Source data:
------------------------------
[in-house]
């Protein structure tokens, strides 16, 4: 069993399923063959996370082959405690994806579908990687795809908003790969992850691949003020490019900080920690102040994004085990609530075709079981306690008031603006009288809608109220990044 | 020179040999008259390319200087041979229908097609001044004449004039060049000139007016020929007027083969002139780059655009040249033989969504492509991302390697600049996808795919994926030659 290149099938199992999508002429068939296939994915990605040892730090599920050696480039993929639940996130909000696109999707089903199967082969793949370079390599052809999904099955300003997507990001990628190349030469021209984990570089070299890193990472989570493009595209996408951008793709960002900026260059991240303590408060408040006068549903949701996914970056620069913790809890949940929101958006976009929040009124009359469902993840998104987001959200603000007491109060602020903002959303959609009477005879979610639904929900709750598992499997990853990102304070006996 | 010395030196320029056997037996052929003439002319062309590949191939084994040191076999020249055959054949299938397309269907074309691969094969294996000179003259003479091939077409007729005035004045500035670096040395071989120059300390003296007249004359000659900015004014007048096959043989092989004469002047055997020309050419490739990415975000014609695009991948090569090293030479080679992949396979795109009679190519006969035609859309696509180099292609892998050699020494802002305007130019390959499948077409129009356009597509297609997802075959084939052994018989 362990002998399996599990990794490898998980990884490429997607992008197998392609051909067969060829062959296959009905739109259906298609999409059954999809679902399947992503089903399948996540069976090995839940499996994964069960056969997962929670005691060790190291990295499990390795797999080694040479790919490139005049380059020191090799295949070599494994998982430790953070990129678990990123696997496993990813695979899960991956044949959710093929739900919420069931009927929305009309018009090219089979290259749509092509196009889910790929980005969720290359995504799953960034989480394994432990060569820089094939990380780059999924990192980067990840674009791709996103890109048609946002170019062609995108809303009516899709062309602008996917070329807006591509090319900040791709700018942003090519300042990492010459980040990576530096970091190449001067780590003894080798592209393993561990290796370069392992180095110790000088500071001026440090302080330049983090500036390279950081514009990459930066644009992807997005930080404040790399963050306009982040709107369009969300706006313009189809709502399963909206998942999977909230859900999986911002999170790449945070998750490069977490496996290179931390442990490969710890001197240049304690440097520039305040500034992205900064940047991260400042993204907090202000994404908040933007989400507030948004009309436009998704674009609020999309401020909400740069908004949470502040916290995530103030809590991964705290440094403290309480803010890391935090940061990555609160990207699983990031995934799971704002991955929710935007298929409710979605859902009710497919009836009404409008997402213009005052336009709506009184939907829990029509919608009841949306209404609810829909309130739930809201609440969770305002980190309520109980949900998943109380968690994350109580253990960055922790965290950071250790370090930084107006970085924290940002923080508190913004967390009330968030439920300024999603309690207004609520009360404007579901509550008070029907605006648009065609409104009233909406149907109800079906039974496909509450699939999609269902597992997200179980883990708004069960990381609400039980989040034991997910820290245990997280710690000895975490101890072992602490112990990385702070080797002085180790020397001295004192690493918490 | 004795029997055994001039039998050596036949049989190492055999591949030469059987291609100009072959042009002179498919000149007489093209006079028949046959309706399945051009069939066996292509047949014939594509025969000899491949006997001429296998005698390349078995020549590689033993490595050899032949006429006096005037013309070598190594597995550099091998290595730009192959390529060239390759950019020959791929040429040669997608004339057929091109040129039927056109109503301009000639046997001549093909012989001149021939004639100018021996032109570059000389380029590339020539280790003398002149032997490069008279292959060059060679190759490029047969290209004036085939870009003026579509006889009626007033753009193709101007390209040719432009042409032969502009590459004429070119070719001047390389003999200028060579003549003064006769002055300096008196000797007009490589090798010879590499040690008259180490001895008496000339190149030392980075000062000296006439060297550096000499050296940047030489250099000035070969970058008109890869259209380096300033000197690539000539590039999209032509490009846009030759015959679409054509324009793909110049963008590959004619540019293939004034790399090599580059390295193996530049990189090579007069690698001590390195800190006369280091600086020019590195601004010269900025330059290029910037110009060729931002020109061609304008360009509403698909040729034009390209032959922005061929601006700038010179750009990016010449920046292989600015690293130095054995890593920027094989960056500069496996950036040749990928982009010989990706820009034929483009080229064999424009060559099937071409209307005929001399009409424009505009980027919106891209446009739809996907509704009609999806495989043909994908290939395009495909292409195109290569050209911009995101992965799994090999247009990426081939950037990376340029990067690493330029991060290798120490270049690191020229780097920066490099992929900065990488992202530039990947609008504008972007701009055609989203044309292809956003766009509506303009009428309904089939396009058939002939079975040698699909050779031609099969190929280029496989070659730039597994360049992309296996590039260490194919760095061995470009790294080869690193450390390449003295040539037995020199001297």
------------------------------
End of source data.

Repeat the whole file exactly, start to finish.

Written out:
[in-house]
């Protein structure tokens, strides 16, 4: 069993399923063959996370082959405690994806579908990687795809908003790969992850691949003020490019900080920690102040994004085990609530075709079981306690008031603006009288809608109220990044 | 020179040999008259390319200087041979229908097609001044004449004039060049000139007016020929007027083969002139780059655009040249033989969504492509991302390697600049996808795919994926030659 290149099938199992999508002429068939296939994915990605040892730090599920050696480039993929639940996130909000696109999707089903199967082969793949370079390599052809999904099955300003997507990001990628190349030469021209984990570089070299890193990472989570493009595209996408951008793709960002900026260059991240303590408060408040006068549903949701996914970056620069913790809890949940929101958006976009929040009124009359469902993840998104987001959200603000007491109060602020903002959303959609009477005879979610639904929900709750598992499997990853990102304070006996 | 010395030196320029056997037996052929003439002319062309590949191939084994040191076999020249055959054949299938397309269907074309691969094969294996000179003259003479091939077409007729005035004045500035670096040395071989120059300390003296007249004359000659900015004014007048096959043989092989004469002047055997020309050419490739990415975000014609695009991948090569090293030479080679992949396979795109009679190519006969035609859309696509180099292609892998050699020494802002305007130019390959499948077409129009356009597509297609997802075959084939052994018989 362990002998399996599990990794490898998980990884490429997607992008197998392609051909067969060829062959296959009905739109259906298609999409059954999809679902399947992503089903399948996540069976090995839940499996994964069960056969997962929670005691060790190291990295499990390795797999080694040479790919490139005049380059020191090799295949070599494994998982430790953070990129678990990123696997496993990813695979899960991956044949959710093929739900919420069931009927929305009309018009090219089979290259749509092509196009889910790929980005969720290359995504799953960034989480394994432990060569820089094939990380780059999924990192980067990840674009791709996103890109048609946002170019062609995108809303009516899709062309602008996917070329807006591509090319900040791709700018942003090519300042990492010459980040990576530096970091190449001067780590003894080798592209393993561990290796370069392992180095110790000088500071001026440090302080330049983090500036390279950081514009990459930066644009992807997005930080404040790399963050306009982040709107369009969300706006313009189809709502399963909206998942999977909230859900999986911002999170790449945070998750490069977490496996290179931390442990490969710890001197240049304690440097520039305040500034992205900064940047991260400042993204907090202000994404908040933007989400507030948004009309436009998704674009609020999309401020909400740069908004949470502040916290995530103030809590991964705290440094403290309480803010890391935090940061990555609160990207699983990031995934799971704002991955929710935007298929409710979605859902009710497919009836009404409008997402213009005052336009709506009184939907829990029509919608009841949306209404609810829909309130739930809201609440969770305002980190309520109980949900998943109380968690994350109580253990960055922790965290950071250790370090930084107006970085924290940002923080508190913004967390009330968030439920300024999603309690207004609520009360404007579901509550008070029907605006648009065609409104009233909406149907109800079906039974496909509450699939999609269902597992997200179980883990708004069960990381609400039980989040034991997910820290245990997280710690000895975490101890072992602490112990990385702070080797002085180790020397001295004192690493918490 | 004795029997055994001039039998050596036949049989190492055999591949030469059987291609100009072959042009002179498919000149007489093209006079028949046959309706399945051009069939066996292509047949014939594509025969000899491949006997001429296998005698390349078995020549590689033993490595050899032949006429006096005037013309070598190594597995550099091998290595730009192959390529060239390759950019020959791929040429040669997608004339057929091109040129039927056109109503301009000639046997001549093909012989001149021939004639100018021996032109570059000389380029590339020539280790003398002149032997490069008279292959060059060679190759490029047969290209004036085939870009003026579509006889009626007033753009193709101007390209040719432009042409032969502009590459004429070119070719001047390389003999200028060579003549003064006769002055300096008196000797007009490589090798010879590499040690008259180490001895008496000339190149030392980075000062000296006439060297550096000499050296940047030489250099000035070969970058008109890869259209380096300033000197690539000539590039999209032509490009846009030759015959679409054509324009793909110049963008590959004619540019293939004034790399090599580059390295193996530049990189090579007069690698001590390195800190006369280091600086020019590195601004010269900025330059290029910037110009060729931002020109061609304008360009509403698909040729034009390209032959922005061929601006700038010179750009990016010449920046292989600015690293130095054995890593920027094989960056500069496996950036040749990928982009010989990706820009034929483009080229064999424009060559099937071409209307005929001399009409424009505009980027919106891209446009739809996907509704009609999806495989043909994908290939395009495909292409195109290569050209911009995101992965799994090999247009990426081939950037990376340029990067690493330029991060290798120490270049690191020229780097920066490099992929900065990488992202530039990947609008504008972007701009055609989203044309292809956003766009509506303009009428309904089939396009058939002939079975040698699909050779031609099969190929280029496989070659730039597994360049992309296996590039260490194919760095061995470009790294080869690193450390390449003295040539037995020199001297």